Don’t Overlook the Rent-A-Recipient Solution

There are several reputable 501(c)(3) organizations that can act as the recipient of certain types of real estate for another charity.  These organizations charge a small (usually 5% of the value of the property) fee but undertake all the investigative work and assume the liability risk in complex cases.  In these situations, the designated charity will receive a cash payout and avoid the issues involved in accepting real estate.

(Note:  It is possible that such a receiving organization will decline to become involved in a transaction because of the degree of risk.  If that happens, it is a good indication that the charity named as beneficiary would be well advised to take a pass as well.)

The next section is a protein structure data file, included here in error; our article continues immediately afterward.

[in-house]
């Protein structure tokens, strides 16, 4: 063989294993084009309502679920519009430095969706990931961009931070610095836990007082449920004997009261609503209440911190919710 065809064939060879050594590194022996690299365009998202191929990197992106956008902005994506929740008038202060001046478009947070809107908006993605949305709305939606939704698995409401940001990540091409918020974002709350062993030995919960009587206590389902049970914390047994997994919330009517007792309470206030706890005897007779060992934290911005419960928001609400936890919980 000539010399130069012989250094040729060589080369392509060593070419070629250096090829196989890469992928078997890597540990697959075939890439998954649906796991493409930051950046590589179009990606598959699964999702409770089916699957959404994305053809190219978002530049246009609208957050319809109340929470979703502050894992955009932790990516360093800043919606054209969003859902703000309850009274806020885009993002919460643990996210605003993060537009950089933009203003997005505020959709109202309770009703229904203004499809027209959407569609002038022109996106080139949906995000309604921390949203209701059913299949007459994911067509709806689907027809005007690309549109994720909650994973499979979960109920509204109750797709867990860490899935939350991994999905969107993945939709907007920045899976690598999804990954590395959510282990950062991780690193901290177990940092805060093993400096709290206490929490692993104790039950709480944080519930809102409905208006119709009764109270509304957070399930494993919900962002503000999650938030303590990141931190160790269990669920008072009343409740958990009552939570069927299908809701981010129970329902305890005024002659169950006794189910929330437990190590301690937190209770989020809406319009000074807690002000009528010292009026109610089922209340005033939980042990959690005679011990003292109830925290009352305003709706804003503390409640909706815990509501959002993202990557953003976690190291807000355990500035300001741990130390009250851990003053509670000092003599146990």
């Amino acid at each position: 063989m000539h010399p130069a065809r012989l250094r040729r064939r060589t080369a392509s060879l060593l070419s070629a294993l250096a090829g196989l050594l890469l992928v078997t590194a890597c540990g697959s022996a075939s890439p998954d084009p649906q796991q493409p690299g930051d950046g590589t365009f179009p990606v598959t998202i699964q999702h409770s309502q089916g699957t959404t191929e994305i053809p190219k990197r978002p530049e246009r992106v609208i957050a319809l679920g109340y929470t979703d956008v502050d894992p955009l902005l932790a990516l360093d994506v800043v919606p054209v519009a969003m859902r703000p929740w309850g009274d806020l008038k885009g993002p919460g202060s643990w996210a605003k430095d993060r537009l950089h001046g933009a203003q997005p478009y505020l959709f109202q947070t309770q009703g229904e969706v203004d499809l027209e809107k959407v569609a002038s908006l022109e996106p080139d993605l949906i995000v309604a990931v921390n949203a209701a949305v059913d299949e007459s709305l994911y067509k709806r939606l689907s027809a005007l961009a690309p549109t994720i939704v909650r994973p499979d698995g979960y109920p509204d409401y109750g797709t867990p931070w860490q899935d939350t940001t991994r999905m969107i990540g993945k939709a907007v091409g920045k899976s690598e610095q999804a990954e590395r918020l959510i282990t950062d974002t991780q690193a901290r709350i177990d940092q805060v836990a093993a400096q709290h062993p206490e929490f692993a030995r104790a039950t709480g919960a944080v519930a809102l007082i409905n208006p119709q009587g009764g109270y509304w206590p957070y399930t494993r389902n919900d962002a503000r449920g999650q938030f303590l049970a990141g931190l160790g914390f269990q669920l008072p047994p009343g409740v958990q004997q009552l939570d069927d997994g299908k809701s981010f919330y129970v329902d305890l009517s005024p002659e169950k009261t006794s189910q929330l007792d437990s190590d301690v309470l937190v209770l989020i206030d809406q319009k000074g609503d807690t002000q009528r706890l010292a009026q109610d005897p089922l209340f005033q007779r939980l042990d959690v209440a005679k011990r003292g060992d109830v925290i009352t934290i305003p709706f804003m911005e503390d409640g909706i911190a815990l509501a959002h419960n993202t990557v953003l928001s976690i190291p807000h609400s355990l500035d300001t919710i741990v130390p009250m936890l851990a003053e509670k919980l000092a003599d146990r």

Charitable Solutions LLC specializes in handling non-cash assets, as do many community foundations.

Do Avoid Taking Title When Possible

In our view, it is usually preferable for the executor to sell the property and distribute the proceeds. This usually happens when multiple charities share the same property.

When only one charity is the recipient, it can take some arm-twisting to force a sale during probate, but persistence frequently pays off.  Without a title transfer, most of the risks connected with real estate can be avoided.

Don’t Think Insurance Is the Full Answer

Some charities (maybe the same ones that have a false sense of security over the innocent landowner defense) believe that their existing insurance will protect them against liabilities connected with acquired real estate.  Not true.